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  • kvnmcl 6:26 pm on June 25, 2009 Permalink | Reply
    Tags: animation, , film making   

    Creative animation 

    Over the past few weeks I have been teaching my class film making techniques and encouraging them to go off and create a short film of their own. One group decided to create an animated short based on a very simple idea of two characters playing games. I helped the group develop the idea along with a storyboard and editing but they did everything else – filming frame by frame using ‘I Can Animate from Kudlian Soft’, Windows Movie Maker and some natural sunlight (we didn’t have any other lighting unfortunately). The 2 minute short is a wonderful demonstration of student creativity.

    Give them the tools, teach them how to use them and let them create.

    [blip.tv ?posts_id=2296708&dest=-1]

    • MBarrow 6:33 pm on June 25, 2009 Permalink | Reply

      It is indeed a fantastic example of creativity. Well done to all involved.

    • libwithattitude 7:14 pm on June 25, 2009 Permalink | Reply

      That’s excellent what talented students you have!

  • kvnmcl 4:48 pm on June 15, 2009 Permalink | Reply
    Tags: , film making,   

    Learning away from the classroom 

    A child in my class was off school today but kept ‘in contact’ with us using Edmodo. She explained to use she wouldn’t be in but would create an animoto as a surprise for someone in our class. We were all intrigued so we checked back later and before home time we discovered her link to the following video.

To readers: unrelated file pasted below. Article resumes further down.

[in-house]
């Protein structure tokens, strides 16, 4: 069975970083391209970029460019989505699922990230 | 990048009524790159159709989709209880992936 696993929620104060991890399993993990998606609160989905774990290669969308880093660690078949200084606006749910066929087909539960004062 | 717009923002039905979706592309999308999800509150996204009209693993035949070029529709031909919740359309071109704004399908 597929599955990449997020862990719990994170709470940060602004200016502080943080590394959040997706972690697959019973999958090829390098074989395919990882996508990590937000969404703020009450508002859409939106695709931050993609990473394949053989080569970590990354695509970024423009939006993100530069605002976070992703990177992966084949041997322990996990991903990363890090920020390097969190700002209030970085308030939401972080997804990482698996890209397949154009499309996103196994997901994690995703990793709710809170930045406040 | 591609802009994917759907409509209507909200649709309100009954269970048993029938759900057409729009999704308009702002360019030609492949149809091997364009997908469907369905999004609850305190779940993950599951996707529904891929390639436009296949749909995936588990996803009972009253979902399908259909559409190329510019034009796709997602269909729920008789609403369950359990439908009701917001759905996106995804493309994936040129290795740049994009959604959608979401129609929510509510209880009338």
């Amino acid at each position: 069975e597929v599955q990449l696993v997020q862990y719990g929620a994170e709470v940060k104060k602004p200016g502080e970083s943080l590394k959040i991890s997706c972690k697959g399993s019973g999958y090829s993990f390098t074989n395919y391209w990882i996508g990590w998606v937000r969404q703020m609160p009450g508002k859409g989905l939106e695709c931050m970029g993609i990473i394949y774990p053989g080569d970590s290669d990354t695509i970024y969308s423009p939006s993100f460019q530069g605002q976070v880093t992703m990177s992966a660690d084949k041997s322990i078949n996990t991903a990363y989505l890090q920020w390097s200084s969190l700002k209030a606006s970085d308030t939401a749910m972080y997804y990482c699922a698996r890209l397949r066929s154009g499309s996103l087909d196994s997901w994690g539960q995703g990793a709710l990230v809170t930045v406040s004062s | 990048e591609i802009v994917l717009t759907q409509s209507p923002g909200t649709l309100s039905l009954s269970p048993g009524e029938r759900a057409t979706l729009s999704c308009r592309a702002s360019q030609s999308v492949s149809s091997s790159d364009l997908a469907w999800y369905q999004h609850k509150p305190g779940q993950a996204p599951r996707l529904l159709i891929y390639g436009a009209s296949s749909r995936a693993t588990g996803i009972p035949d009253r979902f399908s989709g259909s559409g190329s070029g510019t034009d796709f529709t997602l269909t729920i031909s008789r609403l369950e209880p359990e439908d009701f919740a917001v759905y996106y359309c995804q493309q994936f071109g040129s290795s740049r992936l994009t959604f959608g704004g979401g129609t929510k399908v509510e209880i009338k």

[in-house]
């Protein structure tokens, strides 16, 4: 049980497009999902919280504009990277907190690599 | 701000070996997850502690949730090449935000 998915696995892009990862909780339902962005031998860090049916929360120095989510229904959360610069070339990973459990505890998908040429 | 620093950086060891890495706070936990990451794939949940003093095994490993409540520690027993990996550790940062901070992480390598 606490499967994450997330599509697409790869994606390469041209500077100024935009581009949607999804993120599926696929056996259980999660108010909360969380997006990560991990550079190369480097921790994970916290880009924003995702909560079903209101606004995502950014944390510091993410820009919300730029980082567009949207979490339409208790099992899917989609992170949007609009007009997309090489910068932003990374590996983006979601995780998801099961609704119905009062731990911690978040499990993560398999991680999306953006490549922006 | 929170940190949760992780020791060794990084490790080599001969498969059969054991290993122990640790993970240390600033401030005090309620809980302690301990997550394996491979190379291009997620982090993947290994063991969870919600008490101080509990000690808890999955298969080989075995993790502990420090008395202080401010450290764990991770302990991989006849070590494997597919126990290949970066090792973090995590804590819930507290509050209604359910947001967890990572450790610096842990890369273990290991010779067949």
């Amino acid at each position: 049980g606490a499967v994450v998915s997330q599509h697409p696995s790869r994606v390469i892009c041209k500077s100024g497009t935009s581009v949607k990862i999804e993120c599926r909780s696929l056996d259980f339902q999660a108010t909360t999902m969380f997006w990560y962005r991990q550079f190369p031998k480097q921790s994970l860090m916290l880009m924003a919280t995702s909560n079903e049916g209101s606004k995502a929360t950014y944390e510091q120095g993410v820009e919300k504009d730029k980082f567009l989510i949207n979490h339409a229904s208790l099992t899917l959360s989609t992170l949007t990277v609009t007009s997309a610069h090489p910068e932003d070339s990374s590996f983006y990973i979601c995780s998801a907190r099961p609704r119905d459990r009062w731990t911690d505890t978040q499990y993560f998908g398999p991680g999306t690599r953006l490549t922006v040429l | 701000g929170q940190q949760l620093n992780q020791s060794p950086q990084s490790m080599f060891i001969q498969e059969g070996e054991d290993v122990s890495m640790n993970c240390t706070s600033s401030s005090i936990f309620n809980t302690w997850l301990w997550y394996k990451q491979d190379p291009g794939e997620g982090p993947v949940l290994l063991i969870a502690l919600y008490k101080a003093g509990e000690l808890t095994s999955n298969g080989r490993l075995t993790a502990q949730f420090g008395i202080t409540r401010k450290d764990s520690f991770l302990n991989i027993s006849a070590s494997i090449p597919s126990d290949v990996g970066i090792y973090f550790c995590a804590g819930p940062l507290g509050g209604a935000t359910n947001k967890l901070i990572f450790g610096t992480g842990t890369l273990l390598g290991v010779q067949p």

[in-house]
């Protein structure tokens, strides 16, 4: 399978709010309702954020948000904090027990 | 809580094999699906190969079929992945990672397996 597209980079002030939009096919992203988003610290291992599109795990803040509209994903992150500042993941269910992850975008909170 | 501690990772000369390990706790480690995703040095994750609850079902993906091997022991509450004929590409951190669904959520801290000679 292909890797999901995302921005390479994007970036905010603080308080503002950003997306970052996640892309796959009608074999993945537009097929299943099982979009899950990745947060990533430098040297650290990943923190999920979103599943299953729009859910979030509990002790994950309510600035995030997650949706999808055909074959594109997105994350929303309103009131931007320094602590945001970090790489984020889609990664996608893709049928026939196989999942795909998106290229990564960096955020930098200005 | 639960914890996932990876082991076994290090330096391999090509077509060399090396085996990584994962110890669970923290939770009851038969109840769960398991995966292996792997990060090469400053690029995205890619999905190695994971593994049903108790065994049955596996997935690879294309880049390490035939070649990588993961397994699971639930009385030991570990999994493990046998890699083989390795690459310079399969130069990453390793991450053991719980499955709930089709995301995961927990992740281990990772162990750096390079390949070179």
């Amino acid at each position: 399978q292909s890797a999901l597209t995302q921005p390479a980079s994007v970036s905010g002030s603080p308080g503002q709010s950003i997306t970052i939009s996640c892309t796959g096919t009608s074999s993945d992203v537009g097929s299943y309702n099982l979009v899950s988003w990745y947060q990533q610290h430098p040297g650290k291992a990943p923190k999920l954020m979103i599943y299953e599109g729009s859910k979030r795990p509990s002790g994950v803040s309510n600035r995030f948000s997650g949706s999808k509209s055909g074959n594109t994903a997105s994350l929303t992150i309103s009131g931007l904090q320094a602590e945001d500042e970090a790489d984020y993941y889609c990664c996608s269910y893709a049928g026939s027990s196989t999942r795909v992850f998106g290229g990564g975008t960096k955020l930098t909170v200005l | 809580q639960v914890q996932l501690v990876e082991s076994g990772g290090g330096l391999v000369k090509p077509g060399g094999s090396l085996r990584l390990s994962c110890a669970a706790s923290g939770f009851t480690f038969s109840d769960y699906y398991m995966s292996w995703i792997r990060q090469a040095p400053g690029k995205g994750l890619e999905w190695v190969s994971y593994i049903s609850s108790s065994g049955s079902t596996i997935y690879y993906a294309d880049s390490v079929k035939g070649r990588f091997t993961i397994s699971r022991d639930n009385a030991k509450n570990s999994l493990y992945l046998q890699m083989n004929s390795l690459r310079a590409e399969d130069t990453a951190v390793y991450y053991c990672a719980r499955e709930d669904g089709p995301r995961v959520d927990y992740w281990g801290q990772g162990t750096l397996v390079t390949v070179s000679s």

The video is for a girl who will be, like myself, leaving the class and the island at the end of June to start a life elsewhere. It’s a beautiful peice of work and brought home to me that my teaching of these tools is being used effectively for continued learning by my class outside of school.

  • kvnmcl 7:05 pm on June 6, 2009 Permalink | Reply
    Tags: film making   

    Why should I use Myst in my classroom? 

    This time I’ll let my class tell you why.

    [blip.tv ?posts_id=2218850&dest=-1]

    NB  Thank you Tim Rylands for blogging about our use of Myst in our classroom.

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